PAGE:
Absurdly, in a commentary published in the Globe and Mail today, Erna Paris compares Israeli settlers (implicitly, the territorial dispute between Israelis and Palestinians) to the odious crimes perpetrated in the Spanish Inquisition.
Paris writes (emphasis added): “It is not a defence of violence to note that, across history, all three religions have traversed periods of extremism, such as the Spanish Inquisition (Christianity) and, more recently, the fanatic Jewish settlers in Israel’s Occupied Territories whose religious claims to the land eschew the rights of others.”
In truth, there are no parallels between the two whatsoever. During the Inquisition, Jews, Muslims and other religious minorities were brutally tortured, burned at the stake, stretched to death and executed for failing to be Roman Catholic.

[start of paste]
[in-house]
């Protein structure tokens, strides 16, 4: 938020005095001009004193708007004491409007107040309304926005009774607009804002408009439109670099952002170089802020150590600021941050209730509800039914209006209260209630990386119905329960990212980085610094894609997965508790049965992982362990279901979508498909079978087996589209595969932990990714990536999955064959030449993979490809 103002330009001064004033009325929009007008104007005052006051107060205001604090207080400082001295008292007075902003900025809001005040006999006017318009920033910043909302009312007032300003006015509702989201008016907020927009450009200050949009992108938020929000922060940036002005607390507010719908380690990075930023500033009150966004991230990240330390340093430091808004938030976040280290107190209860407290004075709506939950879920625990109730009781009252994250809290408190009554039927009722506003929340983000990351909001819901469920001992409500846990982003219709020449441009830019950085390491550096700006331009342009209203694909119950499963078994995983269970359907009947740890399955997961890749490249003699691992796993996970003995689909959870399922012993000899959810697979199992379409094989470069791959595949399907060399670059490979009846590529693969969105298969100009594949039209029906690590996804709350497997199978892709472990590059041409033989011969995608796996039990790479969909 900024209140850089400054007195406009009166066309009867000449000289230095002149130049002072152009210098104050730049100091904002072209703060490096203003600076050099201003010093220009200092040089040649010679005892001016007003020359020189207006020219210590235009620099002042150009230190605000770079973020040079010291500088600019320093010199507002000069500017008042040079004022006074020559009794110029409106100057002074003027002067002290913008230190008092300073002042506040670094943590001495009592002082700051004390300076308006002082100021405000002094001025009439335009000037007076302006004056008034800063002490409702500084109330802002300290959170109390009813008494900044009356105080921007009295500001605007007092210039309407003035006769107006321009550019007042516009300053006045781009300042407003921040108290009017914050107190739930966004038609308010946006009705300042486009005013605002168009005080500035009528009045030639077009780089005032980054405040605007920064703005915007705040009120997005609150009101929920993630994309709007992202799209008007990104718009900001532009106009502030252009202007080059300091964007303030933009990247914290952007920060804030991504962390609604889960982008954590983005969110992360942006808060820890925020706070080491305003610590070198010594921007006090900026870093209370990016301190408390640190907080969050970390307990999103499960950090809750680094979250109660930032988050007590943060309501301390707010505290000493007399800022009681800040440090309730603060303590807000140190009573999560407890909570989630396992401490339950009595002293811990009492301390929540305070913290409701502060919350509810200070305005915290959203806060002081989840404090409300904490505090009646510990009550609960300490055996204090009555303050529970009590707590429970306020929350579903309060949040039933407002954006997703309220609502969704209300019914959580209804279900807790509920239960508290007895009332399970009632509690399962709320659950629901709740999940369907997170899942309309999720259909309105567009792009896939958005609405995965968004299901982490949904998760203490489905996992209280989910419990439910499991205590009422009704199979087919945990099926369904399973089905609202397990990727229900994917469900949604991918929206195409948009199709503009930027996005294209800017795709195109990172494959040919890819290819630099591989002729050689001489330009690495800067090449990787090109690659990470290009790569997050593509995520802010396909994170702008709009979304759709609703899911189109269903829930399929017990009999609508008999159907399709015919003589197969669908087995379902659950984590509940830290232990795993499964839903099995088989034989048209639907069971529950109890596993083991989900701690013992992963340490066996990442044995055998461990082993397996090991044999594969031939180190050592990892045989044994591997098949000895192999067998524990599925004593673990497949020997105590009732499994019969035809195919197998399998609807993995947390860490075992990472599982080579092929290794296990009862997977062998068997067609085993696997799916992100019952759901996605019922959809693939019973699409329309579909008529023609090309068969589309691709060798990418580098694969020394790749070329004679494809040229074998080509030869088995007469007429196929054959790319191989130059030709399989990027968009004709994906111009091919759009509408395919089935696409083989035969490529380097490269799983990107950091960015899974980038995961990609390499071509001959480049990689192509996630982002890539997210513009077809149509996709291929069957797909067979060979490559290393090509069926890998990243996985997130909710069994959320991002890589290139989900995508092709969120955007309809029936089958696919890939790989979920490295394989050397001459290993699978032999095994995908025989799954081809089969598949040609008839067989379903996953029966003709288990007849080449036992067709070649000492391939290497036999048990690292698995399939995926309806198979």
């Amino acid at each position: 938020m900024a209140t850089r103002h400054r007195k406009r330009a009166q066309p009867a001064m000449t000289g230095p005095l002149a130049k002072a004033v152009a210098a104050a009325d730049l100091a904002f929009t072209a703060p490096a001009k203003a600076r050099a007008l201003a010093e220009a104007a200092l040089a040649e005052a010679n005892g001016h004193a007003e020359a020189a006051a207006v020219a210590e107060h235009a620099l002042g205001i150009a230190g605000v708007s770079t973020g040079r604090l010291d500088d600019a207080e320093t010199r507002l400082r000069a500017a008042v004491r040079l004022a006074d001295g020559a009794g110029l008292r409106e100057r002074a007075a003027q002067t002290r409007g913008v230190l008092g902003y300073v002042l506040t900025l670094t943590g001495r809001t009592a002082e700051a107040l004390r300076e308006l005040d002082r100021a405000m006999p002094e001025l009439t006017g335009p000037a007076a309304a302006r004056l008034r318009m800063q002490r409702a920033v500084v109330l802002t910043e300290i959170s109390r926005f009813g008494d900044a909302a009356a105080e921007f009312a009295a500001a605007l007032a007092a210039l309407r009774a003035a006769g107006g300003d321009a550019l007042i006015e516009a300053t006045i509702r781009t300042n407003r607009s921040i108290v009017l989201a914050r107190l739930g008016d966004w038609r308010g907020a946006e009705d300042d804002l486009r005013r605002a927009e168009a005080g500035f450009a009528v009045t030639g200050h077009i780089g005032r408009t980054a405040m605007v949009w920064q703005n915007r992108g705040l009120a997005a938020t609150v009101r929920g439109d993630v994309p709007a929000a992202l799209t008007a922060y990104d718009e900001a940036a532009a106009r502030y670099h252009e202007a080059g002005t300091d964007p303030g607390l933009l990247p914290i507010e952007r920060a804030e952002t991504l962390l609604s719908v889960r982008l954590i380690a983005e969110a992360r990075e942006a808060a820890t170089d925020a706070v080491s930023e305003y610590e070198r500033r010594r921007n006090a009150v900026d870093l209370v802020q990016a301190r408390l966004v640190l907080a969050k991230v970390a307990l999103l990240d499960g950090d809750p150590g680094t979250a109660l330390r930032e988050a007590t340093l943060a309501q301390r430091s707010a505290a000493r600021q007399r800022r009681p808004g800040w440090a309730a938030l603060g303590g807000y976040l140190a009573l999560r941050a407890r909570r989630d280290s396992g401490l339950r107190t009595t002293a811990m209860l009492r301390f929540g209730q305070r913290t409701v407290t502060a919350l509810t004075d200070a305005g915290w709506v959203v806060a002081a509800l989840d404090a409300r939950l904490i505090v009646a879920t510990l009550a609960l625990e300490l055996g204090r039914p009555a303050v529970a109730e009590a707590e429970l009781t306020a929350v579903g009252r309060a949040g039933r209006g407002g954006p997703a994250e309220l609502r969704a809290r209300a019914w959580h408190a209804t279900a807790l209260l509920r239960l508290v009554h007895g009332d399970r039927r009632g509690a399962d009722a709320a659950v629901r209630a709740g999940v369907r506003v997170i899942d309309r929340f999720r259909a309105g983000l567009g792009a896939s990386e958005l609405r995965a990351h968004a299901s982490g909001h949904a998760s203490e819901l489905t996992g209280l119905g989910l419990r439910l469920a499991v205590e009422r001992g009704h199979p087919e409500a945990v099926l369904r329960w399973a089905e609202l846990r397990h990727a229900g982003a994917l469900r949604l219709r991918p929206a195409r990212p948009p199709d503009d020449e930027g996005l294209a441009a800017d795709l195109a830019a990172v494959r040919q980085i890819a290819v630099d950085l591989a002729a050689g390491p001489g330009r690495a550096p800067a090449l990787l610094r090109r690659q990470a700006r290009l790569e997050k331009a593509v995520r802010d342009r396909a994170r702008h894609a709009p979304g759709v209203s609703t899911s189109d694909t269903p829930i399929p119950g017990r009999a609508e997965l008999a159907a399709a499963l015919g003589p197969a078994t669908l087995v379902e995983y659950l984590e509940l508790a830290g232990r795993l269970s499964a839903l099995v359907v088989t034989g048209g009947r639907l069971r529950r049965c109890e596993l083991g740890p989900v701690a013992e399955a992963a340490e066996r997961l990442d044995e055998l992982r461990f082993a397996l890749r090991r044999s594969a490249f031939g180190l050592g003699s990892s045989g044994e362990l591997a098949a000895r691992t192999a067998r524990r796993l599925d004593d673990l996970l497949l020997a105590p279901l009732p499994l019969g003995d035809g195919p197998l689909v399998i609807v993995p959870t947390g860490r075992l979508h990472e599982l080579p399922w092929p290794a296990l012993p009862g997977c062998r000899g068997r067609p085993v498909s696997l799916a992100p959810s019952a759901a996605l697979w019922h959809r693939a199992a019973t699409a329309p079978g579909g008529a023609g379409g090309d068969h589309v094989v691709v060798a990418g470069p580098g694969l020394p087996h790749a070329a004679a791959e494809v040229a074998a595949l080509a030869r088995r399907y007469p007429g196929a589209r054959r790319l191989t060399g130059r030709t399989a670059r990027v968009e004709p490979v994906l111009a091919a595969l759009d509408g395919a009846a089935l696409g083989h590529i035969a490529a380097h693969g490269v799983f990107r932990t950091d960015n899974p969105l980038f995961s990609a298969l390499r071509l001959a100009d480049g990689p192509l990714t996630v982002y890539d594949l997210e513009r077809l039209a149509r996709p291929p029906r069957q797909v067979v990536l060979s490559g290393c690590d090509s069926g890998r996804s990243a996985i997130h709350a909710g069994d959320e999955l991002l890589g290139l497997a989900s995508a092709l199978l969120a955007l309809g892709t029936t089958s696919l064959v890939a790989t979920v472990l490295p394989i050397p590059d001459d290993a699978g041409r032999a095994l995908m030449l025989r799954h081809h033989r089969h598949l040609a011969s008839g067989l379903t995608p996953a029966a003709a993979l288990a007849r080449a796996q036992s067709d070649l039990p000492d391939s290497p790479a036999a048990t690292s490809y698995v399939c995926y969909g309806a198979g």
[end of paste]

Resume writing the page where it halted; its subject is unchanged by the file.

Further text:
Estimates of the numbers killed range from 30,000 to 300,000 with some historians contending that millions died.
The repugnant atrocities carried out in the 15th Century, is not analogous to the situation and aspirations of Israeli settlers, to whom she pejoratively refers to as “fanatics” under the banner of “extremism”.
Irrespective of one’s opinions of the settlement movement, it must be understood that there’s an important line separating legitimate opinion that enhances the public discourse, from hateful rhetoric that interferes with constructive dialogue. While Ms. Paris has the right to offend, she crossed the line by comparing Israeli settlers to the perpetrators of the Spanish Inquisition.